Smell is a messy business. In 2004, American author Chandler Burr described at length just how complex the subject is in a surprisingly gripping account of the work of biophysicist Luca Turin, and his long-running and often acrimonious battle with the perfume industry.
Burr’s book, The Emperor of Scent, centres on radically different theories of how odour detection actually works on a molecular level.
Turin – who is still researching and publishing in the field – contends that smell is governed by molecular vibration. For example, if a given aromatic molecule has a hydrogen atom replaced by a heavier deuterium atom, the human nose should detect it as having a different smell, even though the two molecules have precisely the same shape.
Results and interpretations around the hypothesis continue to differ and, often, arguments about the implications rage. (The perfume business is nothing if not bitchy.) The central take-home message, however, is clear: smell is a fearfully convoluted process.
This is a matter cheerfully accepted by computer scientists Nabil Imam and Thomas Cleland – from Intel Corporation and Cornell University, US, respectively – in a new paper published in the journal Nature Machine Intelligence.
In the paper the pair announce the creation of a neural algorithm that can learn to identify odour samples, and, what’s more, can do so even when the sample is buried inside noise.
In other words, the researchers have invented an algorithm – and, by extension, the machine that houses it – that can smell.
Of course, that term needs to be clarified. Smell for humans is tied up with a wide range of environmental, survival, and emotional cues. Roses smell sweet; hot chips induce salivation; rotting flesh prompts a flight response.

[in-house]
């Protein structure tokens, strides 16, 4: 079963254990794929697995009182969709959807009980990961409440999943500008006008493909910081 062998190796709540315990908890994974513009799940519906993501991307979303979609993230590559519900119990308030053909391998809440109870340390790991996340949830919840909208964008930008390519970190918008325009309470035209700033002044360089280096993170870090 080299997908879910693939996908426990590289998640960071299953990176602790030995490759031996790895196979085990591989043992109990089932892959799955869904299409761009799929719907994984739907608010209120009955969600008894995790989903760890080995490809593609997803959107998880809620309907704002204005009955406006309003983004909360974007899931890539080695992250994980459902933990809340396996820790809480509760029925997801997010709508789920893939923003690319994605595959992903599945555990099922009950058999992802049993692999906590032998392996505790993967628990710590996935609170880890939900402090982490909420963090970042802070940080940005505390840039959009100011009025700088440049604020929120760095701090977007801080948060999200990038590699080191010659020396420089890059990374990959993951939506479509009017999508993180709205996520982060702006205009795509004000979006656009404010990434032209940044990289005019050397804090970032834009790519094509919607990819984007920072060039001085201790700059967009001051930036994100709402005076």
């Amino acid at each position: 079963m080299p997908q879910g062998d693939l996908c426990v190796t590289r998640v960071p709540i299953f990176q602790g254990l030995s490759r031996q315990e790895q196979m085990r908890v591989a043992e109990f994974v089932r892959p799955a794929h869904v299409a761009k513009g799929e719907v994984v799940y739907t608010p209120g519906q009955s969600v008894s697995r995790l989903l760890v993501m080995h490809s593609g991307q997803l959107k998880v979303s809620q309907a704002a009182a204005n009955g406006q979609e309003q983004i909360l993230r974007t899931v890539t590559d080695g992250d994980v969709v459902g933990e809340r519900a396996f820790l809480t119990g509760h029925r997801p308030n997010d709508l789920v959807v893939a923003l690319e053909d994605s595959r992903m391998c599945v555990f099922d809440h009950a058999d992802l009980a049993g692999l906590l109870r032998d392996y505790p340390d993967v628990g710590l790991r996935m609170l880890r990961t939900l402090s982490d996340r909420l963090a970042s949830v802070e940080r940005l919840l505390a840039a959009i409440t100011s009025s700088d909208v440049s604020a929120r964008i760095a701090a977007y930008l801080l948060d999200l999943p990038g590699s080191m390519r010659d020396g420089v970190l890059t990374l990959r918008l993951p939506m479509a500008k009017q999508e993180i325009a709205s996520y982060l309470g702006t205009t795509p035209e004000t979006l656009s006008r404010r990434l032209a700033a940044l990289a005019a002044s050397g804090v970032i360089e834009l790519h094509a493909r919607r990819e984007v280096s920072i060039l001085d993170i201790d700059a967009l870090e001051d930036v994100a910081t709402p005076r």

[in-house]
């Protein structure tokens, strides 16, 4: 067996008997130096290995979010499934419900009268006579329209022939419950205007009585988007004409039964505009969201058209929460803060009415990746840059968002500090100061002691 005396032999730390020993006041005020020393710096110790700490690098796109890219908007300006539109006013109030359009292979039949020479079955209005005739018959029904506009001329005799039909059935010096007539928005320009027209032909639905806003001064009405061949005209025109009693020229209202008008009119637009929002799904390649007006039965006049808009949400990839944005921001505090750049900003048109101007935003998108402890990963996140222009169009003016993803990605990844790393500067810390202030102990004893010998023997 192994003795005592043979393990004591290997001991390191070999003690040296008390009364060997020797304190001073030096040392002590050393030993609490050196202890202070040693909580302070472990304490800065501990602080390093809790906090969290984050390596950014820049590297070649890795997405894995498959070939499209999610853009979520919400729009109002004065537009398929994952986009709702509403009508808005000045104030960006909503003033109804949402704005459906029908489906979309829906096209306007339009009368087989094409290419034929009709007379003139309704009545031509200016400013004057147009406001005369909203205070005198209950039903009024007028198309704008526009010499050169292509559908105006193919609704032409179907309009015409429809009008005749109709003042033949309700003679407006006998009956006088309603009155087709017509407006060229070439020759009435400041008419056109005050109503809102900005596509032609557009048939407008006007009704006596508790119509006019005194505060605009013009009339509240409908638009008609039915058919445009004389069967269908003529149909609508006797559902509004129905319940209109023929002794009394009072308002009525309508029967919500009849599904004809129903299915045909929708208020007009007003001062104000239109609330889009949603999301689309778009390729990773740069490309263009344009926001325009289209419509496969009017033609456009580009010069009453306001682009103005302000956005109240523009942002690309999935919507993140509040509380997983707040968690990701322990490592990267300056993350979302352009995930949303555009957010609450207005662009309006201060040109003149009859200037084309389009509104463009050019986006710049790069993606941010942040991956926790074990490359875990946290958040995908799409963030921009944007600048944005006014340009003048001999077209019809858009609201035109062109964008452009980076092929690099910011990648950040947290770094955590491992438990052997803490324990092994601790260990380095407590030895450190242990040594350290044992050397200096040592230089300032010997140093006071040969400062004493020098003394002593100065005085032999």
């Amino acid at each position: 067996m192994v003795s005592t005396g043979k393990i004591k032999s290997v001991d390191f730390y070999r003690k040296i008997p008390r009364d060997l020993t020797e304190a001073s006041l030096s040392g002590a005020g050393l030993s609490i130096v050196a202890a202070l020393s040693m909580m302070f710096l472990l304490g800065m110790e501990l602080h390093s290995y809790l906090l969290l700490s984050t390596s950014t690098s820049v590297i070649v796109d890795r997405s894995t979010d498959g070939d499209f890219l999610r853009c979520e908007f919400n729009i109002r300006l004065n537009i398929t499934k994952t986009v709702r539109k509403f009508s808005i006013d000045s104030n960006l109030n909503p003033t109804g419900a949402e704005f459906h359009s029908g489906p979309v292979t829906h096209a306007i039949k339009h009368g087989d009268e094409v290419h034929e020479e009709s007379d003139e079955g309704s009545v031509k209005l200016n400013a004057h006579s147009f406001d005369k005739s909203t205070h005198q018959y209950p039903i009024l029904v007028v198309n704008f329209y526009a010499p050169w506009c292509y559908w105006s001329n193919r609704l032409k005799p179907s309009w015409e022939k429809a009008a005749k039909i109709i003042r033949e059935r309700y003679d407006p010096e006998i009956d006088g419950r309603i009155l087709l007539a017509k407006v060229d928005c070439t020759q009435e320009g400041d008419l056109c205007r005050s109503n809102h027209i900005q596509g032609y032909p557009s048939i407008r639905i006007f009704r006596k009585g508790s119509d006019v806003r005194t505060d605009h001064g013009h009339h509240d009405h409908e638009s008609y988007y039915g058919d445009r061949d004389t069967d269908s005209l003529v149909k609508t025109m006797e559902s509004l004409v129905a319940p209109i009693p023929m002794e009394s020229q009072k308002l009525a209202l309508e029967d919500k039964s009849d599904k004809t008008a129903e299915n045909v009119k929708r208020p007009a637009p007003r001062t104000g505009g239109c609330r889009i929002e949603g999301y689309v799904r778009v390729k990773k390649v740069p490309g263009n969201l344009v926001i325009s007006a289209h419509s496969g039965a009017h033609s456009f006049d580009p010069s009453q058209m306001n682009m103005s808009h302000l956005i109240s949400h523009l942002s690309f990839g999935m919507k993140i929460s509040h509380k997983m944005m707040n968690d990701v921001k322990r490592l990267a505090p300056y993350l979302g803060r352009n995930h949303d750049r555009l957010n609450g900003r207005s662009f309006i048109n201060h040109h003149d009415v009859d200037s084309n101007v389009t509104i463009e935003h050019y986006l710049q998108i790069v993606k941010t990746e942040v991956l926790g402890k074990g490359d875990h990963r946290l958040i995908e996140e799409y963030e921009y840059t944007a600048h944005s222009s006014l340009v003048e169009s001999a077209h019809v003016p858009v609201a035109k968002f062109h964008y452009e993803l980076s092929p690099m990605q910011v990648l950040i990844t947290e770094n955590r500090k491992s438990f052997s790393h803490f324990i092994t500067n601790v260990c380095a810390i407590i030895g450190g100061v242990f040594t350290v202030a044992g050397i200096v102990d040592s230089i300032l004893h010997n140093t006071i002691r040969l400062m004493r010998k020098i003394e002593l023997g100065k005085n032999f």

Imam and Cleland’s algorithm does none of that. It simply identifies a specific molecule, which, should it come into contact with a mammalian main olfactory bulb (MOB), would send signals to the brain that would be interpreted as a smell.
The researchers modelled their algorithm on the neural circuitry of the external layer of the MOB, building a network of excitatory and inhibitory units embedded in Intel’s newly developed high-tech neuromorphic chips, called Loihi.
They trained it using a large data set published in 2013 by another US scientist known for his work on artificial noses, Alexander Vergara from the University of California San Diego. He and colleagues suspended 72 metal oxide chemosensors inside a wind tunnel, and used them to record 18,000 time-limited measurements of the molecular components of a wide range of odourants.
The results are these days often used as a standard baseline for scientists in the field.
In their paper, Imam and Cleland report that their algorithm is designed to learn from “one-shot” input – the equivalent of a single sniff. Once learned, the program “remembers” the input, storing it away. It is capable of learning to identify multiple odourants, building its own data bank.
The first test was made using toluene – the aromatic hydrocarbon that gives pain-thinners their distinctive smell. The attempt was successful, and the algorithm was able to subsequently detect it even when it was buried inside a lot of added irrelevant signal.
Subsequent successful tests were carried out using ammonia, acetone, carbon monoxide and methane.
The ability of the system to find aromatics inside messy data is important, because in the physical world smells are almost never pure and isolated – nor stable over even small timeframes.
The researchers, however, state that their creation is a step forward, but may well not work – in its current state, at least – in real environments.
“While both biological and artificial olfaction systems recognise chemical analytes based on activity patterns across arrays of weakly specific chemosensors, mammalian olfaction demonstrates levels of performance in signal restoration and identification currently unmatched by artificial systems,” they write.
“Indeed, the underlying identification problem is deceptively difficult.”
In other words, as Luca Turin and the boffins at Chanel and Prada realised many years ago, smell is anything but simple.
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